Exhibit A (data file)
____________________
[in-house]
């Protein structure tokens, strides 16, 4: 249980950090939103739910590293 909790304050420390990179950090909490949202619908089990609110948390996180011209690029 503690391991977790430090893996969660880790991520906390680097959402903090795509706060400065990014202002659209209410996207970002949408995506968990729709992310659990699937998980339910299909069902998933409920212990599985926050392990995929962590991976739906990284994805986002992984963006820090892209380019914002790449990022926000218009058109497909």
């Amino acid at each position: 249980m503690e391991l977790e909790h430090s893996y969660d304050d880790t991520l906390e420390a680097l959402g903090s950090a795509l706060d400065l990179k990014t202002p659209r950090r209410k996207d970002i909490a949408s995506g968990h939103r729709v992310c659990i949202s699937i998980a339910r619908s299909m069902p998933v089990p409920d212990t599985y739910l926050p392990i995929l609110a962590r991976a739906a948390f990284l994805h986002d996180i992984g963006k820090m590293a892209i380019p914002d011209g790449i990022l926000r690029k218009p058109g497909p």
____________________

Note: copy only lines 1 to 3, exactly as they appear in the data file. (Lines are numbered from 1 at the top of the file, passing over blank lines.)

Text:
[in-house]
């Protein structure tokens, strides 16, 4: 249980950090939103739910590293 909790304050420390990179950090909490949202619908089990609110948390996180011209690029 503690391991977790430090893996969660880790991520906390680097959402903090795509706060400065990014202002659209209410996207970002949408995506968990729709992310659990699937998980339910299909069902998933409920212990599985926050392990995929962590991976739906990284994805986002992984963006820090892209380019914002790449990022926000218009058109497909």
């Amino acid at each position: 249980m503690e391991l977790e909790h430090s893996y969660d304050d880790t991520l906390e420390a680097l959402g903090s950090a795509l706060d400065l990179k990014t202002p659209r950090r209410k996207d970002i909490a949408s995506g968990h939103r729709v992310c659990i949202s699937i998980a339910r619908s299909m069902p998933v089990p409920d212990t599985y739910l926050p392990i995929l609110a962590r991976a739906a948390f990284l994805h986002d996180i992984g963006k820090m590293a892209i380019p914002d011209g790449i990022l926000r690029k218009p058109g497909p």